I have a set of date covering petrol prices.

My example has two columns where each row represents a sequential date.

   unleaded diesel
1   1.39     1.35
2   1.3901   1.3502
3   1.3902   1.3501

I generate eigen values:

my.eigen $values [1] 7.053791e-07 9.097811e-08

             PC1        PC2
unleaded 0.6489256 -0.7608519
diesel   0.7608519  0.6489256

my.eigen $values [1] 7.053791e-07 9.097811e-08

How can I produce a timeseries using the first, second or first two Components. That would give me something that replicates(but of course is different to) the original data?

I would like to plot unleaded, diesel timeseries against the "replicated" data for different inclusion of components.

  • $\begingroup$ At first glance it's difficult to see whether using PCA makes any sense here. Could you please explain what you are trying to achieve? Generate similar data? $\endgroup$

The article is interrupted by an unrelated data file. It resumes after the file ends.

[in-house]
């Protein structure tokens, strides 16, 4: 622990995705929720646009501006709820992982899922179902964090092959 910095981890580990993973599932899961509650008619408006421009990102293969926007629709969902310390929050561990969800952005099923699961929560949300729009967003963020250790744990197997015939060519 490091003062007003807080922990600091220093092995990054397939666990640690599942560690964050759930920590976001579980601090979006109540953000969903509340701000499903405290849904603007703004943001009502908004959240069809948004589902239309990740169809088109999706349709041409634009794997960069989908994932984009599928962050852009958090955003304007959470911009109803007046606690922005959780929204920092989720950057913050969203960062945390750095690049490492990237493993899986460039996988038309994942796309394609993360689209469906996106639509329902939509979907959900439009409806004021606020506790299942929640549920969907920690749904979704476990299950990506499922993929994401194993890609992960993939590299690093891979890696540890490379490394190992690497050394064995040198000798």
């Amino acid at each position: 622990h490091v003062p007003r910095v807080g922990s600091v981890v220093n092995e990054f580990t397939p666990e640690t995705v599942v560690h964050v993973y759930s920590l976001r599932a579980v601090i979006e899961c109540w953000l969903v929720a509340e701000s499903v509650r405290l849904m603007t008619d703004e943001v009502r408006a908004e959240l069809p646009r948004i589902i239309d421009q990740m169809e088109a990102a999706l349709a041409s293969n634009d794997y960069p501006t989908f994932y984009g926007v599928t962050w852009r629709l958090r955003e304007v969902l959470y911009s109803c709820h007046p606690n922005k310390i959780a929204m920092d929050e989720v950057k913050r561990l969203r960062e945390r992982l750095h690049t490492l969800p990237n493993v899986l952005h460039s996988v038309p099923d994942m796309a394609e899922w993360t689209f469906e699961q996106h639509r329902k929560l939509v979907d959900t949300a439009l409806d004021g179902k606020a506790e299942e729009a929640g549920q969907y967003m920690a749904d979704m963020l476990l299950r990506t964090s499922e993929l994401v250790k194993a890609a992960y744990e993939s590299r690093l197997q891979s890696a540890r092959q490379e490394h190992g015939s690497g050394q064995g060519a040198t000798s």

– SRKX
    Commented Apr 26, 2013 at 5:43
  • $\begingroup$ @SRKK I understand it is possible to apply the eigenvectors to the original data (not sure of exactly how) and generate a new timeseries that looks very much like unleaded BUT is based on just a subset of the principa components. $\endgroup$
    – ManInMoon
    Commented Apr 26, 2013 at 6:11
  • $\begingroup$ Why are you trying to do this? Can my answer here help you already? $\endgroup$
    – SRKX
    Commented Apr 26, 2013 at 7:22
  • $\begingroup$ @SRKX - Yes that's exactly where I am trying to go. I have added a comment on that question - as I do not understand your final suggestion. $\endgroup$
    – ManInMoon
    Commented Apr 26, 2013 at 7:38
  • $\begingroup$ One of the main uses for PCA is to reduce the dimension of correlated data in such a way as to discover the best combination of independent vectors that can be combined linearly to explain the 'variance' of data. Normally this data set is of differences (or percentage returns) whereas in your case you may working with price levels. One works with changes as opposed to levels because the latter introduces spurious correlations into the correlation/covariance matrix one must spectrally decompose to carry out the analysis. Anyway, I can go on, but for your purposes, PCA doesnt seem necessary. $\endgroup$
    – Vince
    Commented May 3, 2013 at 22:16


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